Number: 518 (Read 1 time) Date: 27 Feb 94 19:41:39 To: All Subject: Kent Hovind Arguments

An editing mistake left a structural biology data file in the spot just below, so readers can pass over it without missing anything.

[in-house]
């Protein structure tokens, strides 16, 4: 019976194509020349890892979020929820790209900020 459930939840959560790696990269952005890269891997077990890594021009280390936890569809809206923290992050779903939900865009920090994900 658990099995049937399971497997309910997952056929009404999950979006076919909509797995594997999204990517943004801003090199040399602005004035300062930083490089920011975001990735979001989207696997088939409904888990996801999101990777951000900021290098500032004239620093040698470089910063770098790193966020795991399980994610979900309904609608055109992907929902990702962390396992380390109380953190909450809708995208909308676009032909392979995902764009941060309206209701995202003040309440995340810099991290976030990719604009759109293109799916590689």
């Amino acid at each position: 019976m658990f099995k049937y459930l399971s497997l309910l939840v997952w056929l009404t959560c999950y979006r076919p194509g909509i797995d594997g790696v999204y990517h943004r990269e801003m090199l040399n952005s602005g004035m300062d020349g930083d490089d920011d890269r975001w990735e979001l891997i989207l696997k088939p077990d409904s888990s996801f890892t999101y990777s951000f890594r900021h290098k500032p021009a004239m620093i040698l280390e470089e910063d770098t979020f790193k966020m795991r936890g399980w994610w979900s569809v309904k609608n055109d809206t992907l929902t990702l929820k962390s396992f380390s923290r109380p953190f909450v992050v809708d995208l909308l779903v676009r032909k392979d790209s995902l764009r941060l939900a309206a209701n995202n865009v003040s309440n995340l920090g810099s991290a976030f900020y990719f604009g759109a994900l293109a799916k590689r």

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Number: 518 (Read 1 time) Date: 27 Feb 94 19:41:39 From: R. Day To: All Subject: Kent Hovind Arguments From: (R. Day) Organization: Calgary UNIX User's Group Loren I. Petrich ( wrote: : In article <> (James J. Lippard) writes: : >Evidence From Space: : >2). The small layer of dust on the moon indicates less than 10,000 years : >of accumulation. : I guess this is that old "150 feet of dust" argument, which : seems to have been discredited -- the true amound is much less. It's depressing how often the moon dust argument is dragged out -- always by scientific illiterates like Hovind. Allow me to elaborate. The genesis (pardon the pun) of this piece of pseudoscience was the article, "Cosmic Spherules and Meteoritic Dust," by Hans Pettersson, Scientific American, Feb. 1960, of which I have a copy in front of me right now. That anyone would use this article as proof of a young solar system is laughable, since Pettersson makes it clear that that is not what he is claiming. On p. 125 of that article, Pettersson writes, "Though the study is by no means complete, the data now show that meteoritic material comes down to earth in much larger quantity (about five million tons per year) than earlier estimates, based on astronomical information, had indicated. Moreover, it appears that the rate of fall has varied during *the past 10 or 15 million years*." [Emphasis added.] Note that Pettersson makes it clear he is not even considering the possibility of a solar system a few thousand years old, yet creationists continually indirectly refer to Pettersson's work without acknowledging this. Lest anyone remain unconvinced, Pettersson writes on the next page, "Since red clay is deposited in the central Pacific at the rate of one to two millimeters in 10 centuries, every meter the corer sinks into this sediment brings us layers deposited 500,000 to a million years earlier. The lowest part of a 15-meter core contains sediments 7.5 million to 15 million years old." Do I really need to add the emphasis this time? On top of all this, the creationist position is based solidly on Pettersson's estimate of the amount of dust falling on the earth. Creationists inevitably use the value of 14,000,000 million tons per year, quoting Pettersson. However, Pettersson openly admits that his values are just best guesses: "To be on the safe side, especially in view of the uncertainty as to how long it takes meteoritic dust to descend, I am inclined to find five million tons per year plausible." The bottom line here is that Pettersson just doesn't know what the correct value, but is making a best guess. More responsible researchers would, of course, refer to the most recent literature for better values, but as we all know, creationists have a penchant for using outdated sources for all their plagiarism. One more recent source is "Cosmic Dust: Collection and Research", Ann. Rev. Earth Planet. Sci., 1985. 13:147-173, D. E. Brownlee, who writes, "Roughly 10^4 tons of interplanetary dust impact the atmosphere each year," a far cry from Pettersson's several million tons. Toon and Farlow, "Particles above the Tropopause," same journal, 1981. 9: 19-58, pretty much agree, "Each day about 40 metric tons of interplanetary meteoric debris enter the atmosphere". In addition, a number of papers supporting an ancient moon can be found in "The Moon, An International Journal of Lunar Studies," vol. 13, D. Reidel Publishing Co. For creationists and others who are hard of thinking, a simplified evisceration of this nonsense can be found in "Science Held Hostage," by Van Till, Young and Menninga. R. Day Vice-chair, Alberta Skeptics P.S. If there is no FAQ on this topic, I'll be happy to write one -- minus my usual acerbic contributions. :-)


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